I think the KU changes are fair for the writer and amazon’s customers. We all want to think we can find an algorithmic advantage and get us over the hump to reach a level of perpetual sales and customer awareness, but the reality is we need good books, and a lot of them, to make a living. And that is as it should be. It also makes KU less compelling to new authors outside of romance.

    I say all this and think, well, then there’s The Martian, which breaks all of those rules. 🙂

    • Bryan

      Hahaha, don’t mention it ;).

  • RachelMedhurst

    I’m a serial writer with one serial in KU. I’m about to release a spin off serial too. I don’t just write serials, I write novels too. For me, I’m going to lose money, even with my bigger episodes (25k words/80ish pages). Luckily, I’m not a huge seller so the impact won’t be as sorely felt. However, we all have a choice. I’ve already had a message on twitter from a serial only website inviting me to submit to them (Jim mentioned the hole in Amazon’s armour. I think it’s already started!).

    At first I was annoyed because of the principal…It reminded me of the chocolate subscription I have. The chocolate tasting club doesn’t get the customers money and then only pay the chocolatiers for the chocolates that were eaten. Netflix don’t pay HBO by episodes watched. Then my brain caught up because it’s a different business model. I realised that it’s a quick way to get rid of scammers and for Amazon as a business to make more money.

    At the end of the day, it isn’t as if we have to put books in KU. There are a lot of different platforms and I’ve read somewhere that other platforms are starting to sell more serial type work. If we write good books, we should be able to sell them on all platforms, regardless of length.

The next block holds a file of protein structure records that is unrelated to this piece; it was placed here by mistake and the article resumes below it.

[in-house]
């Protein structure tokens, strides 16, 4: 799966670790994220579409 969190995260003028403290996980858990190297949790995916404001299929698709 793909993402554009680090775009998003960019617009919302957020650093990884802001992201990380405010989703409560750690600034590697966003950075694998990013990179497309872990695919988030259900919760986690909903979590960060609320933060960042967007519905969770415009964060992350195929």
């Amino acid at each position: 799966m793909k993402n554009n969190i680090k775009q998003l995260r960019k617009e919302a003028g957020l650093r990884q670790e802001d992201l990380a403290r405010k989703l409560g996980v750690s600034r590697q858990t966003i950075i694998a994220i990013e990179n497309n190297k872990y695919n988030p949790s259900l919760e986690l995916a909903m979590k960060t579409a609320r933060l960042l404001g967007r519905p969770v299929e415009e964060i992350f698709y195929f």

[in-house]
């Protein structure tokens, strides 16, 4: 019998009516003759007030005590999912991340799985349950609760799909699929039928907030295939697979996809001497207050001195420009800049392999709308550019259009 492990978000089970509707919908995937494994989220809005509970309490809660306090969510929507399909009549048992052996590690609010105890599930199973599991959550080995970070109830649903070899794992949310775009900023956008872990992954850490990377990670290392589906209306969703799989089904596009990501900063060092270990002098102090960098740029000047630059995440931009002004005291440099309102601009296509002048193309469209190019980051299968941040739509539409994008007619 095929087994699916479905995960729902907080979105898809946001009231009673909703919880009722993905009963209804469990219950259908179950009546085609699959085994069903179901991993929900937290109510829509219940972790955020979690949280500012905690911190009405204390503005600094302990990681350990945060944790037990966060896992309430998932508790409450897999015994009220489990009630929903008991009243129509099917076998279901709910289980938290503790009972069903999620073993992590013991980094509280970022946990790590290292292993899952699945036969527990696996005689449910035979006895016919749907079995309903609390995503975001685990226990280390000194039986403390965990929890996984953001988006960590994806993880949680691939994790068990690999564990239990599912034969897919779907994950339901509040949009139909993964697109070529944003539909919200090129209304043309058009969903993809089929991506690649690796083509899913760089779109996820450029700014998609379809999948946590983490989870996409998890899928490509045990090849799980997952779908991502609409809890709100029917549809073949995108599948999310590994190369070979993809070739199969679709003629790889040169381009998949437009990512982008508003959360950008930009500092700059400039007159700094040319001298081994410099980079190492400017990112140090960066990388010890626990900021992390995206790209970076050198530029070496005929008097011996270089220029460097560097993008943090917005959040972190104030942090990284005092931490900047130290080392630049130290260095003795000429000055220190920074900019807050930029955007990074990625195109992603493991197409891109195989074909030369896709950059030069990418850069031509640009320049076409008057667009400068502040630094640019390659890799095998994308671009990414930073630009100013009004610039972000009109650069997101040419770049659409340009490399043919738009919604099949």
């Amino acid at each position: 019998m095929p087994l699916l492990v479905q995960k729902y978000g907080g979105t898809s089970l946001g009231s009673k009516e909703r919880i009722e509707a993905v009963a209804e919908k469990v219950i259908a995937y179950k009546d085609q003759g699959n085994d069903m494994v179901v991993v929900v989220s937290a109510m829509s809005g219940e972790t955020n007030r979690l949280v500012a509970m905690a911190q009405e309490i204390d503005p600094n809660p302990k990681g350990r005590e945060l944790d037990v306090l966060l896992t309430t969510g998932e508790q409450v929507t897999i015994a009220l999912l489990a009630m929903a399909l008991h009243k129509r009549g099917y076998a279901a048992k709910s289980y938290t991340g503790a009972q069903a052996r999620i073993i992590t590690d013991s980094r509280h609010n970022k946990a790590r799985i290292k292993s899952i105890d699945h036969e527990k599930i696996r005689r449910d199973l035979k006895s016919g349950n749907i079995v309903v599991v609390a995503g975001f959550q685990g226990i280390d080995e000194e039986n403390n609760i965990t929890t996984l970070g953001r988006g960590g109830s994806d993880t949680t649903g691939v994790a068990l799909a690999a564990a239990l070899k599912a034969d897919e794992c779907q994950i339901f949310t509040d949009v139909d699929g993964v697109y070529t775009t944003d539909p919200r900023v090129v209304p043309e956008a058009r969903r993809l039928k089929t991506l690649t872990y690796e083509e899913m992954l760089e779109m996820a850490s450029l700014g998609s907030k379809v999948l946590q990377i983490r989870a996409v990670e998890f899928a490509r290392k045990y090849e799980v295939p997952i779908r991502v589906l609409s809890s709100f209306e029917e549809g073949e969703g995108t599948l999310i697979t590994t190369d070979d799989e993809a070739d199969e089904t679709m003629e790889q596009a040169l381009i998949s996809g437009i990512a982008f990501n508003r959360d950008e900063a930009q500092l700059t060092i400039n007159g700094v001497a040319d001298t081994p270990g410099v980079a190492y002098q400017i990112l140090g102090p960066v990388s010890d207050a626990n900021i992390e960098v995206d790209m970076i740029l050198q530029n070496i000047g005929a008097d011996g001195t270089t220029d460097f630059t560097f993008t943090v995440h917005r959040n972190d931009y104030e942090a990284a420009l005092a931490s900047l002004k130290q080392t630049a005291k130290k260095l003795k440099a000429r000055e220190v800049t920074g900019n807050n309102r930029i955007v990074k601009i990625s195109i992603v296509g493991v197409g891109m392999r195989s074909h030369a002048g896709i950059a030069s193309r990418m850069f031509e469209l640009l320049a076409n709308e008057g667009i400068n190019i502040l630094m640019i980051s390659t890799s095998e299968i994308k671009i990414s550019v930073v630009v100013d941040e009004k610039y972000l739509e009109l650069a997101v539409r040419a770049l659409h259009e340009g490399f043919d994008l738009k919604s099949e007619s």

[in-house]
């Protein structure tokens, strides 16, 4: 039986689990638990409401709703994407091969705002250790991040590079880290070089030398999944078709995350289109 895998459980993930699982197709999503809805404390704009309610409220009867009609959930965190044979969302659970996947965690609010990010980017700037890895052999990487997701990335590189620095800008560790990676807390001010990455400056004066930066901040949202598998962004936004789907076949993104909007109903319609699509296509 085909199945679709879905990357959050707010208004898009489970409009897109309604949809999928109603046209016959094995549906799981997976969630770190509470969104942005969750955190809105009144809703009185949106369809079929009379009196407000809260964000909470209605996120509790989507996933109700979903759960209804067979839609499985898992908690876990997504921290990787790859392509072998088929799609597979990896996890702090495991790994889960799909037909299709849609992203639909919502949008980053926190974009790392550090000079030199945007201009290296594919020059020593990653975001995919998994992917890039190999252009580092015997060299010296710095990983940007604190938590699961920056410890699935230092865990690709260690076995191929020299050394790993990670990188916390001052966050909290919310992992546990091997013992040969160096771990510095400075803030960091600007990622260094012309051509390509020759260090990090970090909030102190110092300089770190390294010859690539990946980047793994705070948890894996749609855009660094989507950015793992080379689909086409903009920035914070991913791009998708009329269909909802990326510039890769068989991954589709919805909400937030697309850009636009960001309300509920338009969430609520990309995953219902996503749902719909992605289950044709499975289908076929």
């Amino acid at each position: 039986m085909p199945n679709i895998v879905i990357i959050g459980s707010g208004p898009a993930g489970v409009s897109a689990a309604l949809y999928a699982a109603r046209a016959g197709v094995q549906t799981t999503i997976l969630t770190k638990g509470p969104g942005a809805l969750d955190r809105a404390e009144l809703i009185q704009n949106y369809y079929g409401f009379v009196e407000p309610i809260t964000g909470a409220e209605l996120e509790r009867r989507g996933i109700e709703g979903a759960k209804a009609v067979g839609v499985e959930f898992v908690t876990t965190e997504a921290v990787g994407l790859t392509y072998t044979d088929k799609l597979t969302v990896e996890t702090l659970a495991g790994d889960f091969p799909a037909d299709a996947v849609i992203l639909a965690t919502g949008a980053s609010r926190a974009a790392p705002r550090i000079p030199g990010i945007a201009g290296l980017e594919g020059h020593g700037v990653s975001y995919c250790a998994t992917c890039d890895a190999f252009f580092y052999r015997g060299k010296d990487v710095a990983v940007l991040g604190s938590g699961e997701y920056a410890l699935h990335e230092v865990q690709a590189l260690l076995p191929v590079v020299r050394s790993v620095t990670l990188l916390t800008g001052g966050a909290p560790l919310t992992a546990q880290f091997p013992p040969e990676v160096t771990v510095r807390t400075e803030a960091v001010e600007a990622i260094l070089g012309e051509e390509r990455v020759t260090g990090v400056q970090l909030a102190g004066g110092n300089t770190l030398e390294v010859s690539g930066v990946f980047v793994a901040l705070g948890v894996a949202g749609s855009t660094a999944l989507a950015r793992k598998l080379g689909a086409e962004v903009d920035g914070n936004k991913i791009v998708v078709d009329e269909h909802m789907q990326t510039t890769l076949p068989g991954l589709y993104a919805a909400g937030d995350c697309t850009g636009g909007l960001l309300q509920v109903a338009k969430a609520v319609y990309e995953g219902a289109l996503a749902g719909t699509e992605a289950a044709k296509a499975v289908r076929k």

As for me, my current Select term ends on July 7th, which is a bit of a pain. I’ve still not decided what to do. I think I may keep it in for three months and see what happens.

    • Bryan

      The most important thing is to keep writing. You’ll get a better feel for how serials sell if you have 5, as opposed to one. The old SPP advice still helps :).

  • C.C. Wall

    hey guys. great show. I have around 30 or so books in KU and and I write a lot of serials. At first, I was a little put off by the news of this, but really, as long as I’m making more than .35 a book with my KU downloads, it’s better than selling a book for .99 cents. A lot of people are saying that longer books are the way to go now, but at the end of the day, they are getting paid the same. It’s the same price per page. If you write good content and have a great relationship with your readers, this shouldn’t really have a negative effect on anything, but again, we won’t know exactly how that goes until Aug. 15th. Thanks again. 🙂

    • Bryan

      Thanks, CC. Definitely let us know if you’re happy or sobbing on the 15th ;).

    • I wonder if Amazon will ever relax the payout rates of purchased book under $2.99. Jim would have to be right that shorter books ‘are the future’ of course.

      I’ve long enjoyed shorter fiction (40-60k) so I’d like him to be right and Amazon to make a change. Already in Kindle Singles, you get full 70% for even a $.99 book, so there’s hope.

  • The new KU payouts are probably better in the long run for real authors, but worse for the guys gaming the system. It was really only a matter of time before Amazon took care of the issues in the current system.

    The only issue I have is that some short works are worth more than some longer works. In non-fiction, for instance, you can say a lot in few words, but a lot of research can go into it.

    It’s hard to find the perfect system for everyone.